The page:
1

I'm using the following command to parse a form element from HTML using grep. The $RESP variable contains the output from a previous curl request ...

echo $RESP | grep -m 1 -o -E 'name="id" value="([A-Za-z0-9]+)"'

It works, except it gets every instance of name="id". There's more than one instance of the form element on the page.

I tried to use the -m 1 on grep to stop at the first match, but it still returns them all.

Am I doing something wrong? I can get it working with:

echo $RESP | grep -m 1 -o -E 'name="id" value="([A-Za-z0-9]+)"' | head -n 1 | cut -d '"' -f4

But, I still can't understand why -m 1 isn't working.

Example input ...

<html>
    ...
    <input type="hidden" name="id" value="4234235325">
    ...
    ...
    <input type="hidden" name="id" value="4234235325">
    ...
    ...
    <input type="hidden" name="id" value="4234235325">
</html>

Expected output:

ID: 4234235325

As already mentioned, the form element is repeated numerous times throughout the HTML. Whether that's poor coding, or optimisation, I don't know. But the server isn't controlled by me.

10
  • You could use the -o switch to print out every match on a new line, even if one line contains multiple matches. Then filter out with head -n 1 perhaps?
    – captcha
    Commented Oct 29, 2014 at 2:01
  • have you tried substituting --max-count=NUM ? At least in my man page for grep, it's listed as alternative. Also, try to remove space between m and 1 Commented Oct 29, 2014 at 2:10
  • @Xieerqi yes, I tried those to no avail Commented Oct 29, 2014 at 2:23
  • Please provide a sample of input and desire output.
    – jimmij
    Commented Oct 29, 2014 at 2:34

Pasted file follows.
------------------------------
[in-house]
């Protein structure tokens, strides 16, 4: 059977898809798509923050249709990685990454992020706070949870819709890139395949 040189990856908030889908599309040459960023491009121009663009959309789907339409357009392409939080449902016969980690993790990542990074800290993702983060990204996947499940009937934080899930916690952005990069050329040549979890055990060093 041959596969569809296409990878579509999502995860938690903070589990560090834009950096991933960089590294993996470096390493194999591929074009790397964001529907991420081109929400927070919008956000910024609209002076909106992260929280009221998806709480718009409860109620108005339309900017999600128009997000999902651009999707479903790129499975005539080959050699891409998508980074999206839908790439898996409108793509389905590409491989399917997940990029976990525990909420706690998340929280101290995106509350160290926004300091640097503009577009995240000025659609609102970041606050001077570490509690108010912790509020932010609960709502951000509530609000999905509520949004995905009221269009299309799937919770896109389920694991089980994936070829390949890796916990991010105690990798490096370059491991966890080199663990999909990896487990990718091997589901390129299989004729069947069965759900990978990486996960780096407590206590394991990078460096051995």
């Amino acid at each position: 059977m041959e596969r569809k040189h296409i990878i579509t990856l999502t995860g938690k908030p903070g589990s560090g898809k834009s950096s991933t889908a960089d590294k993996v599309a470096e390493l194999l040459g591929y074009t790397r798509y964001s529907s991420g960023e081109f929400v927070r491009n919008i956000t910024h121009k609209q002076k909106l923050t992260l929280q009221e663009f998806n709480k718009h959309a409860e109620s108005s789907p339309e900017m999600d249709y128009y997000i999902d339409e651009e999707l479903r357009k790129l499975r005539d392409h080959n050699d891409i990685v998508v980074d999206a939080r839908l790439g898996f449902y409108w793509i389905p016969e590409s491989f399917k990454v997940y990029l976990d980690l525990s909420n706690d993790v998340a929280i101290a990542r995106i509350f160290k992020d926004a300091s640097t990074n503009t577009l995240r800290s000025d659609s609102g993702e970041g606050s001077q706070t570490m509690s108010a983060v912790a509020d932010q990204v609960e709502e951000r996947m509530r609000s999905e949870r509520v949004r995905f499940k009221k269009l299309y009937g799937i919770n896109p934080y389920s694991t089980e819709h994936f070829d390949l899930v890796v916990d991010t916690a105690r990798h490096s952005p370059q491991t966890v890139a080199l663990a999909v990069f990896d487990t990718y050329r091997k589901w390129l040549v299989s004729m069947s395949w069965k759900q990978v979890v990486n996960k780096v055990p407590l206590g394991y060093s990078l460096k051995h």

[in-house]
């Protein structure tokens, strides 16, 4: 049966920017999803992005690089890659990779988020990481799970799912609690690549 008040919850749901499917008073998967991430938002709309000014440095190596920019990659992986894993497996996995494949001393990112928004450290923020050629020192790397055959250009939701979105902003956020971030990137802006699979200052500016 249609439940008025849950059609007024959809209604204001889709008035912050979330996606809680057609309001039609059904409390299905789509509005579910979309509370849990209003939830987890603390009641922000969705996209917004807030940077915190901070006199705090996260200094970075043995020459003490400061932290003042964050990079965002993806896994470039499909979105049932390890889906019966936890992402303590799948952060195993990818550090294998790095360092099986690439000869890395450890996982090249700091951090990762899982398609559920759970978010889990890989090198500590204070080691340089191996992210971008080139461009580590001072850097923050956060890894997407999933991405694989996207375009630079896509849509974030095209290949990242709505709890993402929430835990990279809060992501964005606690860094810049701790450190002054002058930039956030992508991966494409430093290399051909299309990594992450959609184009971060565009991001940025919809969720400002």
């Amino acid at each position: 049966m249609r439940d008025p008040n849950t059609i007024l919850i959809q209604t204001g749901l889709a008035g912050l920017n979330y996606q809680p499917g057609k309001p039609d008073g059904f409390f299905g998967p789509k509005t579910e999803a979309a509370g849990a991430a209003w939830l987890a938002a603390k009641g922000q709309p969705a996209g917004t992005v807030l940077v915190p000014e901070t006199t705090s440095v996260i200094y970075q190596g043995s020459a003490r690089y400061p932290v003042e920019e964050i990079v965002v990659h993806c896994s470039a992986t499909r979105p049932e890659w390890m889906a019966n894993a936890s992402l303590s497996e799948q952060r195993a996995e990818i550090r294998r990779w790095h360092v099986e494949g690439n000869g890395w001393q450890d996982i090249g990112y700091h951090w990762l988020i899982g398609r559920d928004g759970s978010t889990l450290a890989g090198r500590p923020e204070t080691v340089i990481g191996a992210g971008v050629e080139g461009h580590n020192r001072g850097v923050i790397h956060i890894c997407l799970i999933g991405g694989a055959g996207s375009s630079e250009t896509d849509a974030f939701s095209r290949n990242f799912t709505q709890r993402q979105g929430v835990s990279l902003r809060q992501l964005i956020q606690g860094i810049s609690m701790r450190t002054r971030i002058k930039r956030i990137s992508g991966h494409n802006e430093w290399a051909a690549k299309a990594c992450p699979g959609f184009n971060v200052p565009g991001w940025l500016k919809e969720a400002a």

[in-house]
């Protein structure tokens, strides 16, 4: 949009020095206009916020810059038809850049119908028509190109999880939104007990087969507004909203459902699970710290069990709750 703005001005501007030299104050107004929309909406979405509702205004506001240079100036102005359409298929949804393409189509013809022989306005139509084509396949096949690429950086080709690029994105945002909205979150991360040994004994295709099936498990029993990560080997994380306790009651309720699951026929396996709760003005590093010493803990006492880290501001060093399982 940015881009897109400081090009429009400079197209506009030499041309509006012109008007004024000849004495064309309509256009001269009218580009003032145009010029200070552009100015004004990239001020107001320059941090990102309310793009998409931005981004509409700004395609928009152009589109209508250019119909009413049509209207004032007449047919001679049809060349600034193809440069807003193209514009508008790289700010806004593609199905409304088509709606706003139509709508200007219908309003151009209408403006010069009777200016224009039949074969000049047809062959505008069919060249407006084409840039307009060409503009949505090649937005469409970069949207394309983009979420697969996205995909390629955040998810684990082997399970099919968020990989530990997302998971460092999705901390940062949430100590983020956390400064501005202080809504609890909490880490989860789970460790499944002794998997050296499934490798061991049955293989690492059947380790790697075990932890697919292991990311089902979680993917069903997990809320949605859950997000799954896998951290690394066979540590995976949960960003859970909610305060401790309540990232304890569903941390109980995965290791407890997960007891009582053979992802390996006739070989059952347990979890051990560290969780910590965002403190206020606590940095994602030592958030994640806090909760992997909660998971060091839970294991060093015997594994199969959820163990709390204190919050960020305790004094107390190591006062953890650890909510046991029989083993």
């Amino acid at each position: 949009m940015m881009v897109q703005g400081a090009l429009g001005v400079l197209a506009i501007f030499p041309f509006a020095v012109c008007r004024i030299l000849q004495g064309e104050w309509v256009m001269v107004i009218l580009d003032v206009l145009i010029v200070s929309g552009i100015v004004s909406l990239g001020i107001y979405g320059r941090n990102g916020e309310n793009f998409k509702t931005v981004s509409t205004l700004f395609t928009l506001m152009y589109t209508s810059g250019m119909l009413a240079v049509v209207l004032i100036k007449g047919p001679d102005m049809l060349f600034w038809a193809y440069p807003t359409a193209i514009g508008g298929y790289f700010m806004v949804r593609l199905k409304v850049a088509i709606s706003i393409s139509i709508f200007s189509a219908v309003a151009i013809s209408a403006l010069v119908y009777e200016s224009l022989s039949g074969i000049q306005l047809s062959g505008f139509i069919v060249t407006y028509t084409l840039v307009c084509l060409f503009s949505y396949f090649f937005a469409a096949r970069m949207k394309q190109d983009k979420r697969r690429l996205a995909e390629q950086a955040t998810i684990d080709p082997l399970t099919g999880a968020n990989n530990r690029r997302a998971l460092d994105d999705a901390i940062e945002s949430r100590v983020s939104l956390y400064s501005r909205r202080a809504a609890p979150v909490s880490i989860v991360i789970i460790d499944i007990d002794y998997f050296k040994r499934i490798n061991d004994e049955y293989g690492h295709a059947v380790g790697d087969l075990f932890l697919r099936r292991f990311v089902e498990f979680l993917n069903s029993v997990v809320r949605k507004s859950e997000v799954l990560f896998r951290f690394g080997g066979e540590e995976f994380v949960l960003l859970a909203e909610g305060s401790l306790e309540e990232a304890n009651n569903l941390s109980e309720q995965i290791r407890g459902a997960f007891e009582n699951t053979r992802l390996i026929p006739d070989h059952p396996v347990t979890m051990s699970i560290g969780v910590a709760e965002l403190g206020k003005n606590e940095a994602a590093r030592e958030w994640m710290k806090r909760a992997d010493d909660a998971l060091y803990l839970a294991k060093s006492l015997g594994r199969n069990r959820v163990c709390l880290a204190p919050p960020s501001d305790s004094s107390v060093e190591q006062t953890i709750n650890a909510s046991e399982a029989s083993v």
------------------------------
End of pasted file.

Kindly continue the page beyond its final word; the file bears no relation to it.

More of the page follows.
• can you put your html? Commented Oct 29, 2014 at 2:40

1 Answer 1

4

By omiting the all-important quotes around the expansion of the RESP variable, you told the shell to tear the data apart on whitespace, try to modify the data by injecting filenames, then put it together into a single line before passing it to grep. That's why grep -m1 is giving you all the matches; it's giving you the matches for the first matching line, which happens to be all of them since it's all just one line.

$ var=$'hello\nworld';
$ echo $var
hello world
$ echo "$var"
hello
world
$ echo $var | grep -m1 -o '.o'
lo
wo
$ echo "$var" | grep -m1 -o '.o'
lo

So quote the expansion. echo "$RESP" | grep .... See also http://mywiki.wooledge.org/Arguments

That said, grep, head and cut are far from the right tools for the job. Use an xml parser to parse xml. Otherwise you risk summoning the pony

1
  • Generally yes I agree that HTML shouldn't be parsed with regex. Usually I will use Python and PyQuery, or BeautifulSoup but in this instance all I needed was a simple bash script for a single task where all I had was a terminal with limited permissions. Thank you anyway :D Commented Mar 25, 2015 at 11:33

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